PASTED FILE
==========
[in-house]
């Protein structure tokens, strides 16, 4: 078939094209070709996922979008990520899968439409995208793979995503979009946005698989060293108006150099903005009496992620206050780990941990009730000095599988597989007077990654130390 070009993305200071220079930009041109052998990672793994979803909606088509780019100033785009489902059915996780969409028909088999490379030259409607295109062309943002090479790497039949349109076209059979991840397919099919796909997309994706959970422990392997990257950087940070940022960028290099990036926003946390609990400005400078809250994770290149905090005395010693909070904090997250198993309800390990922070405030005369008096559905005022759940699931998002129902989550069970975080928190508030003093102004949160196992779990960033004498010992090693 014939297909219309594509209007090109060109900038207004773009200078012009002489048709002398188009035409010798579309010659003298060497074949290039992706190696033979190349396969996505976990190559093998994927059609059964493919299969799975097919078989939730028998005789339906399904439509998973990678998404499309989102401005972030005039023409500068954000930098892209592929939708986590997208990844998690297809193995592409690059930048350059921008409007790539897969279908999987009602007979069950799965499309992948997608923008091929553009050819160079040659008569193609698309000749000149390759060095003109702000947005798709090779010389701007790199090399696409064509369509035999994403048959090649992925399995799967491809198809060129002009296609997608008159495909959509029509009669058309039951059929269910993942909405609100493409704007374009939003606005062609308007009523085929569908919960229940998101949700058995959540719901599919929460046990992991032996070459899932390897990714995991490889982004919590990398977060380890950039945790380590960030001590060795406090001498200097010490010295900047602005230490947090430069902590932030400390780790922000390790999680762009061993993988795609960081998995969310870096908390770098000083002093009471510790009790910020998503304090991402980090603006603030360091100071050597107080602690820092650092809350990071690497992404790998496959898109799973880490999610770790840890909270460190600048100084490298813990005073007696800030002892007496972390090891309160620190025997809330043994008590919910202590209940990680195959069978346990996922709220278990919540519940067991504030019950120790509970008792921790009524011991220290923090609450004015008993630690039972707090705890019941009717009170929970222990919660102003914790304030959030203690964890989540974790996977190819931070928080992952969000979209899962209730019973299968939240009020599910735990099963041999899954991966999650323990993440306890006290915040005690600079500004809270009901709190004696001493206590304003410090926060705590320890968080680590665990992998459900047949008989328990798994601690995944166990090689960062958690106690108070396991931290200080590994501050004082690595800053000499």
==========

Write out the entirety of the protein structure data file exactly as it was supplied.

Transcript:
[in-house]
């Protein structure tokens, strides 16, 4: 078939094209070709996922979008990520899968439409995208793979995503979009946005698989060293108006150099903005009496992620206050780990941990009730000095599988597989007077990654130390 070009993305200071220079930009041109052998990672793994979803909606088509780019100033785009489902059915996780969409028909088999490379030259409607295109062309943002090479790497039949349109076209059979991840397919099919796909997309994706959970422990392997990257950087940070940022960028290099990036926003946390609990400005400078809250994770290149905090005395010693909070904090997250198993309800390990922070405030005369008096559905005022759940699931998002129902989550069970975080928190508030003093102004949160196992779990960033004498010992090693 014939297909219309594509209007090109060109900038207004773009200078012009002489048709002398188009035409010798579309010659003298060497074949290039992706190696033979190349396969996505976990190559093998994927059609059964493919299969799975097919078989939730028998005789339906399904439509998973990678998404499309989102401005972030005039023409500068954000930098892209592929939708986590997208990844998690297809193995592409690059930048350059921008409007790539897969279908999987009602007979069950799965499309992948997608923008091929553009050819160079040659008569193609698309000749000149390759060095003109702000947005798709090779010389701007790199090399696409064509369509035999994403048959090649992925399995799967491809198809060129002009296609997608008159495909959509029509009669058309039951059929269910993942909405609100493409704007374009939003606005062609308007009523085929569908919960229940998101949700058995959540719901599919929460046990992991032996070459899932390897990714995991490889982004919590990398977060380890950039945790380590960030001590060795406090001498200097010490010295900047602005230490947090430069902590932030400390780790922000390790999680762009061993993988795609960081998995969310870096908390770098000083002093009471510790009790910020998503304090991402980090603006603030360091100071050597107080602690820092650092809350990071690497992404790998496959898109799973880490999610770790840890909270460190600048100084490298813990005073007696800030002892007496972390090891309160620190025997809330043994008590919910202590209940990680195959069978346990996922709220278990919540519940067991504030019950120790509970008792921790009524011991220290923090609450004015008993630690039972707090705890019941009717009170929970222990919660102003914790304030959030203690964890989540974790996977190819931070928080992952969000979209899962209730019973299968939240009020599910735990099963041999899954991966999650323990993440306890006290915040005690600079500004809270009901709190004696001493206590304003410090926060705590320890968080680590665990992998459900047949008989328990798994601690995944166990090689960062958690106690108070396991931290200080590994501050004082690595800053000499």